As a general rule, most right-of-center theological and political commentators don’t think very much of video games. Such thinkers tend to link modern gaming with the downfall of young men, characterizing such recreation (along with online pornography) as a dopamine-triggering substitute for genuine accomplishment. I’ve long thought this is an unfortunately facile take, one that contains elements of truth but that also tends to undervalue the genuine power of participatory storytelling (but that’s a subject for another time).
In any event, on the cusp of yet another coronavirus crackdown, I managed (somehow) to get my hands on a new Xbox Series X console, and immediately decided to try out the 2019 hit Star Wars Jedi: Fallen Order. My interest was slightly more than strictly recreational: the Star Wars franchise has always been fraught with metaphysical significance—what other sci-fi saga foregrounds something as mystical as the “Force”?—and Fallen Order is, happily, no exception to that rule.
Set between Revenge of the Sith and A New Hope, in the midst of a brutal persecution of Jedi by the Galactic Empire, Fallen Order traces the journey of young Jedi survivor Cal Kestis. As the story unfolds, Cal’s quest comes to focus on a “holocron,” a kind of information storage device that has recorded the locations of numerous Force-sensitive children capable of being trained to become Jedi themselves. For a hotheaded young rebel like Cal, the holocron offers the potential for rebuilding the decimated Jedi Order and mounting a full-on challenge to the oppressive Empire. But for the Empire, of course, the holocron is none other than a list of assassination targets.
Towards the game’s end, with the holocron in reach, Cal is struck by a haunting vision in which the nascent Jedi Academy that Cal once envisioned as a site of resistance—a fulcrum of galactic history!—becomes merely a killing ground for the Empire. And it is this possibility that leads him to take a drastic step: once the ancient holocron is finally in his possession, Cal destroys it, denying its secrets to the Empire and simultaneously sacrificing his dreams of presiding over a reborn Jedi Order. Of the Force-sensitive children, Cal admits simply that “[t]heir destiny should be trusted to the Force.”
At bottom, Fallen Order dares to engage a question the franchise has historically shied away from confronting: what if reckless courage isn’t always the best answer to seemingly dire circumstances? For what it’s worth, it seems to me that the dilemma facing Cal is eerily akin to the situation in which a theologically traditionalist American Christianity finds itself. Confronted with a culture that increasingly finds the faith’s central claims unintelligible, Christians find that two paths present themselves. One may claw for what sources of power remain available, in hopes of displacing a perceived woke-capitalist imperium that would like to consign premodern tradition to history’s dustbin. Or, alternatively, one may acknowledge that there are circumstances in which the cardinal virtue of prudence demands not audacity, but trust.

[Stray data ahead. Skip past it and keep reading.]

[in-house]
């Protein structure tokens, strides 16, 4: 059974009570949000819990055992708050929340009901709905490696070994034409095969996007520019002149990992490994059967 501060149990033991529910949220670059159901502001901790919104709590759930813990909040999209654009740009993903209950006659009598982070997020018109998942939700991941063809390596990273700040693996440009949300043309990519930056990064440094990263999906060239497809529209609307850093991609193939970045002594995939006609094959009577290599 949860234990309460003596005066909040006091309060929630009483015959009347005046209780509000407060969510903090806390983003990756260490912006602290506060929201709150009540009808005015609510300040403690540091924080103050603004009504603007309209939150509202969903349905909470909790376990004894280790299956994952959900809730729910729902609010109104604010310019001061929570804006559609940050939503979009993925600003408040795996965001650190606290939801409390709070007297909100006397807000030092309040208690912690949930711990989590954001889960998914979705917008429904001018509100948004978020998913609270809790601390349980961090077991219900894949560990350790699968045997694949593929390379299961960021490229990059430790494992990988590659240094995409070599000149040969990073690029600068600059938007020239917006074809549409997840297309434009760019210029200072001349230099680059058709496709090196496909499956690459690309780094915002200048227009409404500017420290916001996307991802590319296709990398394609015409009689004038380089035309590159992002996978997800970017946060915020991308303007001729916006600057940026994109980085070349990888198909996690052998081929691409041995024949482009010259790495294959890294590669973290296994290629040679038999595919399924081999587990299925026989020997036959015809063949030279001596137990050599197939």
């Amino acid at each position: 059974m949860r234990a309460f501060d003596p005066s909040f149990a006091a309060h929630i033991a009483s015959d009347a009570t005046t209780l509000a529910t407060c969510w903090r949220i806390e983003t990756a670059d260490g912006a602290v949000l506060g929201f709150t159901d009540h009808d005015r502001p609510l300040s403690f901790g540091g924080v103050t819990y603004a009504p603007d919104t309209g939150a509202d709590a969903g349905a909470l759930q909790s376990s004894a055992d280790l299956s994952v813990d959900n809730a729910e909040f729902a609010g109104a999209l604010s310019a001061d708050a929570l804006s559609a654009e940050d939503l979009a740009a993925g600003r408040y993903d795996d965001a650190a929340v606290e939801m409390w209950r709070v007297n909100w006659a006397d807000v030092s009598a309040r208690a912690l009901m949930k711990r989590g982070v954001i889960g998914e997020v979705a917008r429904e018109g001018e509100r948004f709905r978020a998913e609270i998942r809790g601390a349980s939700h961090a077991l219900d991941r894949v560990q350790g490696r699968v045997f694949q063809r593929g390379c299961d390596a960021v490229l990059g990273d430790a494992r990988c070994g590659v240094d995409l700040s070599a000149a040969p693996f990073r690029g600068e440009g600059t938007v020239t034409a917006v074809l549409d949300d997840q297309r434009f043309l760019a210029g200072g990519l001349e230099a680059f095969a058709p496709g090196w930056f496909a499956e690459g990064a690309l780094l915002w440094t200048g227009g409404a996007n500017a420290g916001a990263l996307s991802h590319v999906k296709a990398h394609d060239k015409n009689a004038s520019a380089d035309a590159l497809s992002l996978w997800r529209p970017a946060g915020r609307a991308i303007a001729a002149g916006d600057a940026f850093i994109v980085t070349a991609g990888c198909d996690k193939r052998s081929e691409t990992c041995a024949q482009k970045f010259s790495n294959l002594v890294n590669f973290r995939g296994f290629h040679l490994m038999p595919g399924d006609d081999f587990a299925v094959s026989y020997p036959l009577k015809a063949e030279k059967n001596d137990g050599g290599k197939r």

It may trigger eye-rolls to invoke Rod Dreher’s “Benedict Option” here, but the analogy is unusually apt. The original trilogy of films chronicles the preservation and passing-on of the Jedi tradition amidst profoundly grim, quasi-monastic circumstances. And in the end, as it happens, it is not a reborn Jedi Order that brings the Empire to its knees. The final crisis is triggered by the unwillingness of Luke Skywalker to embrace the dark side and do what must be done to physically prevail (an act that is, paradoxically, mirrored at the climax of Robert Hugh Benson’s Catholic sci-fi novel The Dawn of All—and that brings about the final restoration of world civilization).
In the midst of deepening turmoil, that vision may be impossible to glimpse. The hour may call for something like “radical hope” in the face of seemingly insurmountable odds. But what Fallen Order suggests, provocatively, is that such hope may be the most urgent need of all.